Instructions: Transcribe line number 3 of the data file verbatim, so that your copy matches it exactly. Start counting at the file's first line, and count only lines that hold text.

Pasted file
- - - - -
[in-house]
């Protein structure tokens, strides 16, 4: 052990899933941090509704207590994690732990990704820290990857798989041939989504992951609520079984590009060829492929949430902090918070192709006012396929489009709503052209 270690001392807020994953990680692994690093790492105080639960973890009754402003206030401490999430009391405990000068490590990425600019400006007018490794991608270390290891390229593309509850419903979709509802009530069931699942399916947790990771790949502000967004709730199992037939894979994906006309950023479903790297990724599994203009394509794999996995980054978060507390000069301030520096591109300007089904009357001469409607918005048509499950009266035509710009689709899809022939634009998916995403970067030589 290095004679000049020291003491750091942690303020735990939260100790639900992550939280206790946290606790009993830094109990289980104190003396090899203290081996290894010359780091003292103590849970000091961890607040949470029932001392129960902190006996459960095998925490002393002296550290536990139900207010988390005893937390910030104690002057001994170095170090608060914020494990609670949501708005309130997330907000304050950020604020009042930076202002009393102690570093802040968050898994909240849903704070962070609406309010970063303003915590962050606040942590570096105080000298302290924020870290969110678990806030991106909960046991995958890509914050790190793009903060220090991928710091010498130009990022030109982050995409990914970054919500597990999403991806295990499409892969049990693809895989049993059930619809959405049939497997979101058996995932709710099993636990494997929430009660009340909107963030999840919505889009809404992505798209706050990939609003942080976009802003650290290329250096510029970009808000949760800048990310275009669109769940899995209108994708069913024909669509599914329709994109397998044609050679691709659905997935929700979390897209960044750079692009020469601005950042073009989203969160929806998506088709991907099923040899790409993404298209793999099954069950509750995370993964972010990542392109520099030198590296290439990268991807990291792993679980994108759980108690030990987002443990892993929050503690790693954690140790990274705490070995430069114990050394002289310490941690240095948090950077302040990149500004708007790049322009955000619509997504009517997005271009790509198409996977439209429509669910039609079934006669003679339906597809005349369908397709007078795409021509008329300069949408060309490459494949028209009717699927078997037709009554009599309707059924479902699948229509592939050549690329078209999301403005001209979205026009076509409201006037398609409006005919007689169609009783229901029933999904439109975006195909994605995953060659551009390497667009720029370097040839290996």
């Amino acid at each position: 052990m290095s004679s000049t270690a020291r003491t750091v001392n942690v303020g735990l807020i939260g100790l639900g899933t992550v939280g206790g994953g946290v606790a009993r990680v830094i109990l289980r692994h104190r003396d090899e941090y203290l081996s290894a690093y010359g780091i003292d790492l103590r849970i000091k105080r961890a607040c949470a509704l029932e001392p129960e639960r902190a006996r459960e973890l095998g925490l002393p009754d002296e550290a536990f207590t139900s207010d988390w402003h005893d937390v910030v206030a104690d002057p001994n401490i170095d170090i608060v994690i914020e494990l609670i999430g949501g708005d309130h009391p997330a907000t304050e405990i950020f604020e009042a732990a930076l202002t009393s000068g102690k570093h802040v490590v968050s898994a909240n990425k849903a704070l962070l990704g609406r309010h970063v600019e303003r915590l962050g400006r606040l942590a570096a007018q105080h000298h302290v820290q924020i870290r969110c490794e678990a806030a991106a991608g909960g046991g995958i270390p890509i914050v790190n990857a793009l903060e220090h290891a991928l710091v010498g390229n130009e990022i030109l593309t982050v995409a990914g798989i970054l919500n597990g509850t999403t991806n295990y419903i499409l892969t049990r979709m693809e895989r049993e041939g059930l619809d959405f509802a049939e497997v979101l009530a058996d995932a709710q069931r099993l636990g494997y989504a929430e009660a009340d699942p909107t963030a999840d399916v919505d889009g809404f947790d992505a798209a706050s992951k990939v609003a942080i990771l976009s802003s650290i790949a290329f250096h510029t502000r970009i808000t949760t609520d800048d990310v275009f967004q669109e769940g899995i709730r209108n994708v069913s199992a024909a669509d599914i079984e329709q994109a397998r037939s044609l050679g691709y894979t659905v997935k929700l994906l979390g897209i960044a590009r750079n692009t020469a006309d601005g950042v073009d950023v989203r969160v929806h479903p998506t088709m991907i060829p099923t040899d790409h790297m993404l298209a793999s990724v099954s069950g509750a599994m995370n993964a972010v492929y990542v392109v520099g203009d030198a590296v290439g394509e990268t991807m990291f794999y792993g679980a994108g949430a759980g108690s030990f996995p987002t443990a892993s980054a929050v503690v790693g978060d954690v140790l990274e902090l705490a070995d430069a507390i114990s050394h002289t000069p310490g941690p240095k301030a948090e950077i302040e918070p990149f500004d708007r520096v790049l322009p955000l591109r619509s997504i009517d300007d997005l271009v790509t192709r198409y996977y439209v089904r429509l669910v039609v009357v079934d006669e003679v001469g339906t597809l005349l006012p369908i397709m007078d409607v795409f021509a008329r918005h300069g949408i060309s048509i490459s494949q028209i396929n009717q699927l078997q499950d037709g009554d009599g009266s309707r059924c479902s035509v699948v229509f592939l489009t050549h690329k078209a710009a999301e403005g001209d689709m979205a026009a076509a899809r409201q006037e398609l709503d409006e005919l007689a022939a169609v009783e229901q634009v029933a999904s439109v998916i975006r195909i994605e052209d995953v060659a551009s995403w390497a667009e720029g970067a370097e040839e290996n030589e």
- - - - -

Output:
């Amino acid at each position: 052990m290095s004679s000049t270690a020291r003491t750091v001392n942690v303020g735990l807020i939260g100790l639900g899933t992550v939280g206790g994953g946290v606790a009993r990680v830094i109990l289980r692994h104190r003396d090899e941090y203290l081996s290894a690093y010359g780091i003292d790492l103590r849970i000091k105080r961890a607040c949470a509704l029932e001392p129960e639960r902190a006996r459960e973890l095998g925490l002393p009754d002296e550290a536990f207590t139900s207010d988390w402003h005893d937390v910030v206030a104690d002057p001994n401490i170095d170090i608060v994690i914020e494990l609670i999430g949501g708005d309130h009391p997330a907000t304050e405990i950020f604020e009042a732990a930076l202002t009393s000068g102690k570093h802040v490590v968050s898994a909240n990425k849903a704070l962070l990704g609406r309010h970063v600019e303003r915590l962050g400006r606040l942590a570096a007018q105080h000298h302290v820290q924020i870290r969110c490794e678990a806030a991106a991608g909960g046991g995958i270390p890509i914050v790190n990857a793009l903060e220090h290891a991928l710091v010498g390229n130009e990022i030109l593309t982050v995409a990914g798989i970054l919500n597990g509850t999403t991806n295990y419903i499409l892969t049990r979709m693809e895989r049993e041939g059930l619809d959405f509802a049939e497997v979101l009530a058996d995932a709710q069931r099993l636990g494997y989504a929430e009660a009340d699942p909107t963030a999840d399916v919505d889009g809404f947790d992505a798209a706050s992951k990939v609003a942080i990771l976009s802003s650290i790949a290329f250096h510029t502000r970009i808000t949760t609520d800048d990310v275009f967004q669109e769940g899995i709730r209108n994708v069913s199992a024909a669509d599914i079984e329709q994109a397998r037939s044609l050679g691709y894979t659905v997935k929700l994906l979390g897209i960044a590009r750079n692009t020469a006309d601005g950042v073009d950023v989203r969160v929806h479903p998506t088709m991907i060829p099923t040899d790409h790297m993404l298209a793999s990724v099954s069950g509750a599994m995370n993964a972010v492929y990542v392109v520099g203009d030198a590296v290439g394509e990268t991807m990291f794999y792993g679980a994108g949430a759980g108690s030990f996995p987002t443990a892993s980054a929050v503690v790693g978060d954690v140790l990274e902090l705490a070995d430069a507390i114990s050394h002289t000069p310490g941690p240095k301030a948090e950077i302040e918070p990149f500004d708007r520096v790049l322009p955000l591109r619509s997504i009517d300007d997005l271009v790509t192709r198409y996977y439209v089904r429509l669910v039609v009357v079934d006669e003679v001469g339906t597809l005349l006012p369908i397709m007078d409607v795409f021509a008329r918005h300069g949408i060309s048509i490459s494949q028209i396929n009717q699927l078997q499950d037709g009554d009599g009266s309707r059924c479902s035509v699948v229509f592939l489009t050549h690329k078209a710009a999301e403005g001209d689709m979205a026009a076509a899809r409201q006037e398609l709503d409006e005919l007689a022939a169609v009783e229901q634009v029933a999904s439109v998916i975006r195909i994605e052209d995953v060659a551009s995403w390497a667009e720029g970067a370097e040839e290996n030589e």